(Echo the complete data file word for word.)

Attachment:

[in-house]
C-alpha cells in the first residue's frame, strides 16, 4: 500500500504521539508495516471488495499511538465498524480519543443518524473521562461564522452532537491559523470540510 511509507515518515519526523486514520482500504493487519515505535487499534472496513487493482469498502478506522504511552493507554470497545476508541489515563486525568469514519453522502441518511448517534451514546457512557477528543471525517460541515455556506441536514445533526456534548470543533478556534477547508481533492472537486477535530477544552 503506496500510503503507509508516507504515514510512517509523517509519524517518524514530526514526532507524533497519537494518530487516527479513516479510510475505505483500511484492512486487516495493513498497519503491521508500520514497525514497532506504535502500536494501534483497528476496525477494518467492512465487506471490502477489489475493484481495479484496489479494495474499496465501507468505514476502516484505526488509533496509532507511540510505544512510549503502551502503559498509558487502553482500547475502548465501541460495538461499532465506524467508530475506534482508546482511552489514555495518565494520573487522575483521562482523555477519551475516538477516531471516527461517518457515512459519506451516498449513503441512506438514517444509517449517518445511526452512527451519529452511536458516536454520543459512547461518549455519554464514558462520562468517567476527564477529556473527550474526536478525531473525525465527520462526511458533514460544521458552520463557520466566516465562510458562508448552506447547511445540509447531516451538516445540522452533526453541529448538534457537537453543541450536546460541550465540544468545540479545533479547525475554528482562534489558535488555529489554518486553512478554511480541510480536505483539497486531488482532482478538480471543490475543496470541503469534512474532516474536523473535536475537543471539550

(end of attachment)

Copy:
[in-house]
C-alpha cells in the first residue's frame, strides 16, 4: 500500500504521539508495516471488495499511538465498524480519543443518524473521562461564522452532537491559523470540510 511509507515518515519526523486514520482500504493487519515505535487499534472496513487493482469498502478506522504511552493507554470497545476508541489515563486525568469514519453522502441518511448517534451514546457512557477528543471525517460541515455556506441536514445533526456534548470543533478556534477547508481533492472537486477535530477544552 503506496500510503503507509508516507504515514510512517509523517509519524517518524514530526514526532507524533497519537494518530487516527479513516479510510475505505483500511484492512486487516495493513498497519503491521508500520514497525514497532506504535502500536494501534483497528476496525477494518467492512465487506471490502477489489475493484481495479484496489479494495474499496465501507468505514476502516484505526488509533496509532507511540510505544512510549503502551502503559498509558487502553482500547475502548465501541460495538461499532465506524467508530475506534482508546482511552489514555495518565494520573487522575483521562482523555477519551475516538477516531471516527461517518457515512459519506451516498449513503441512506438514517444509517449517518445511526452512527451519529452511536458516536454520543459512547461518549455519554464514558462520562468517567476527564477529556473527550474526536478525531473525525465527520462526511458533514460544521458552520463557520466566516465562510458562508448552506447547511445540509447531516451538516445540522452533526453541529448538534457537537453543541450536546460541550465540544468545540479545533479547525475554528482562534489558535488555529489554518486553512478554511480541510480536505483539497486531488482532482478538480471543490475543496470541503469534512474532516474536523473535536475537543471539550